Beware of cunning romance and 'vishing' scams: Stay protected

20:00 31.08.2023

Don't trust everything you hear over the phone. As technology advances and innovates, you might hope or even expect scams to become a thing of the past. Not so much! It's important to remember that technology is impartial, benefiting the everyday lives of regular people but also providing new opportunities for criminals and scammers to thrive, especially through what's known as "vishing." Vishing or "voice phishing" is when scammers call or leave voice messages to trick you into sharing sensitive info like bank account details, credit card numbers or passwords. They're sneaky and often pretend to be from reputable organizations to catch you off guard. Some might even use voice-enhancing technology to disguise their true identity and mislead you into believing you may know them.

So, how do you keep these vishing villains at bay? Beware of unsolicited calls. First and foremost, be cautious with unsolicited calls. Keep your guard up, especially if a call comes from an unknown number or someone who says they're from a trusted organization. Scammers can make their calls look legit by spoofing caller IDs so that the incoming call appears to be coming from a company or government agency that you might recognize. In most instances, it means the caller will have a similar area code or even the same first three digits as your phone number. This is a big red flag, and ignoring that call and voicemail is best. Be on the lookout for scammers using voice impersonation. With the rise of AI technology, some callers can even generate a voice track of a person you may know from a TV show or some other part of your life. They may even reference details available from a quick Google search to further convince you of their identity. For instance, they might claim they are a childhood friend with whom you may have lost contact and will provide specific details that may incite you to further believe them. Microsoft states that their new text-to-speech AI model, called Vall-E, only needs three seconds of a person's voice in order to emulate it. Pretty scary, right? That's why it's best to move at a snail's pace and refrain from any action until you can verify the information that's being provided to you, preferably from a different source. Verify the caller's identity. It's also essential to verify the caller's identity. If something seems fishy, hang up and contact the organization directly using a phone number you know is legit, like one from their official website or your account statement. Don't share sensitive information. When it comes to providing sensitive information, don't do it. Real organizations usually won't ask for personal details like Social Security numbers, bank accounts or passwords over the phone. So, keep that kind of info private from unsolicited callers. Even if the caller claims to be someone you know, if the situation's circumstances are even a tad fishy, it is best to hold off on providing any personal information. Watch out for pressure tactics. Scammers love to make you feel rushed, hoping you'll make a quick decision without thinking. Stay calm and take the time to check out the caller's claims before doing anything. If a deal sounds too good to be true, it likely is. Don't let your emotions get the best of you, whether it's an adrenaline rush because someone just called and told you that you won the lotto or it's a rush of fear flowing down your spine because the IRS called and claimed you owe them an arm and a leg. In either situation, you may feel pressured to act. It is best to wait and investigate the matter a bit further. Plus, the IRS would never call you.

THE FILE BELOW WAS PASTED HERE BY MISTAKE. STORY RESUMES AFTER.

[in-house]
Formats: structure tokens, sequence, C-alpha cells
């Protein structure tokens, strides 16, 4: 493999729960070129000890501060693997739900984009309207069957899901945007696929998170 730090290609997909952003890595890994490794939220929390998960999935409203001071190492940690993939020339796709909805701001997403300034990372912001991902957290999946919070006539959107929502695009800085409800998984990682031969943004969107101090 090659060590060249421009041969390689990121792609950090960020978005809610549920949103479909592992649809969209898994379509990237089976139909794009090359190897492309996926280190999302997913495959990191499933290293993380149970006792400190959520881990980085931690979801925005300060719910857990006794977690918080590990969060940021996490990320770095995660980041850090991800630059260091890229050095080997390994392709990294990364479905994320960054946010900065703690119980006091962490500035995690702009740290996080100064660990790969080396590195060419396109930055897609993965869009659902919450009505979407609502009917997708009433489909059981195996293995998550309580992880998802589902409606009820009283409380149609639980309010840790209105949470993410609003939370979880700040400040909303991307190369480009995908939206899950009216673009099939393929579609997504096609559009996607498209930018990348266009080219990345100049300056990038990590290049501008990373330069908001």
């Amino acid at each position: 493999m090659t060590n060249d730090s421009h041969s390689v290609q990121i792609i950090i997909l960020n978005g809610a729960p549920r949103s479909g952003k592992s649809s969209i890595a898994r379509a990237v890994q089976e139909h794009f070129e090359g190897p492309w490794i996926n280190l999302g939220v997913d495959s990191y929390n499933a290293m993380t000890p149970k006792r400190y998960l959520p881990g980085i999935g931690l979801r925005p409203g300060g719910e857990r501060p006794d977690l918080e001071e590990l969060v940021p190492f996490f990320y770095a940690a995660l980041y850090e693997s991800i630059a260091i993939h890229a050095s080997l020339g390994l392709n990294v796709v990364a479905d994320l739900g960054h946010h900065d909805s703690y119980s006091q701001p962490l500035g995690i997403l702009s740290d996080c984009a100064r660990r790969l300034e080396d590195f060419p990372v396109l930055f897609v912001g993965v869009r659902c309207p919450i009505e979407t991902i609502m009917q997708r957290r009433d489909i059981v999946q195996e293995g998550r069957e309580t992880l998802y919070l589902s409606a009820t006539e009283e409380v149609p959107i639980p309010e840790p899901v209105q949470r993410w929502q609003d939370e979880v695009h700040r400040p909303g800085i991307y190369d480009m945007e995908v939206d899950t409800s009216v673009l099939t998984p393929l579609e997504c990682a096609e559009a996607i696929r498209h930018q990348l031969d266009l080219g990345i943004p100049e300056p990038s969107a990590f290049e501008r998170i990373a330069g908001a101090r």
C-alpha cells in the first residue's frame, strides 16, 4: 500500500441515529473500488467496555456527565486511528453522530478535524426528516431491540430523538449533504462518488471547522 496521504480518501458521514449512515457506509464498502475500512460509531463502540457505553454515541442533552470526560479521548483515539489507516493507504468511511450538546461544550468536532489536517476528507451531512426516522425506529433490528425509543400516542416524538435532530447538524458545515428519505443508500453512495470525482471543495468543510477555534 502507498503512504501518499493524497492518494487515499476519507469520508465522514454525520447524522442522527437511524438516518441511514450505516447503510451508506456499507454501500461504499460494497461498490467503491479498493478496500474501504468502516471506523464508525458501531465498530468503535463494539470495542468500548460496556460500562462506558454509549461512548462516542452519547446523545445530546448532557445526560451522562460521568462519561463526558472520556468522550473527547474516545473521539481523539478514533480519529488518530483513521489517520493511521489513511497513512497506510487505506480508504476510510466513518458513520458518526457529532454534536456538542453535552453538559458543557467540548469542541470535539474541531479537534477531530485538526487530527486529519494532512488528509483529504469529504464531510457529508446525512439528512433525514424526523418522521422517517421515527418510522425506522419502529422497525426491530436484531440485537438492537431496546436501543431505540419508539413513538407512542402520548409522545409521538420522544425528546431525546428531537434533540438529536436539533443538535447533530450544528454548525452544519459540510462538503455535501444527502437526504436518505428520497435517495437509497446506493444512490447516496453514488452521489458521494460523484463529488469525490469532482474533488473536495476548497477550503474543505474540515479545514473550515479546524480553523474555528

Moving on to another type of scam, a modern online dating scam unfolds with love, lies, and cryptocurrency. Let's face it - online dating has always been a bit of a circus. Between ghosting, catfishing, and breadcrumbing, it's a wonder anyone finds romance at all. It's safe to say online dating is a downright chore these days. Remember those cringe-worthy dinner dates where you dropped a hundred bucks only to realize you'd never see the person again? Yeah, that was bad. But now there's a new threat in town that makes those expensive meals feel like chump change. This isn't your run-of-the-mill "send me a gift card" hustle. We're talking about crypto-romance scams, a cruel blend of heartstrings and purse strings, served with a side of bitter cryptocurrency regret. So, who's behind these horrible scams you ask? They're usually run by criminal gangs in Asia in what's known as a "pig butchering" scam.

Take, for instance, the case of a hapless Floridian who found himself caught in this new digital web. Using OkCupid, a popular online dating platform, he met what he thought was a potential romantic interest. As their relationship blossomed, she asked for some help in the form of Bitcoin, to be sent via Binance, one of the world's largest cryptocurrency exchanges. Smitten and unsuspecting, the man went through the hoops of buying Bitcoin, transferring it to Binance, and sending it to the woman he's started to care about. Only after the virtual coins had left his digital wallet did he realize he'd been duped out of $480,000. The woman he thought he was getting to know? Poof. Gone. All that's left is a heart heavier than his now-empty cryptocurrency wallet.

Let's dive a bit deeper into the mechanics of this crypto-romance scam and how an ordinary person can be scammed out of nearly half a million dollars. Building trust is the first step. The scammer starts by establishing a relationship online, often through a dating platform like OkCupid. They create a compelling, believable persona and engage in regular, friendly conversation with the victim, building an emotional connection over time. Once a.

/ Thursday, August 31, 2023, 8:00 PM /

themes:  Microsoft

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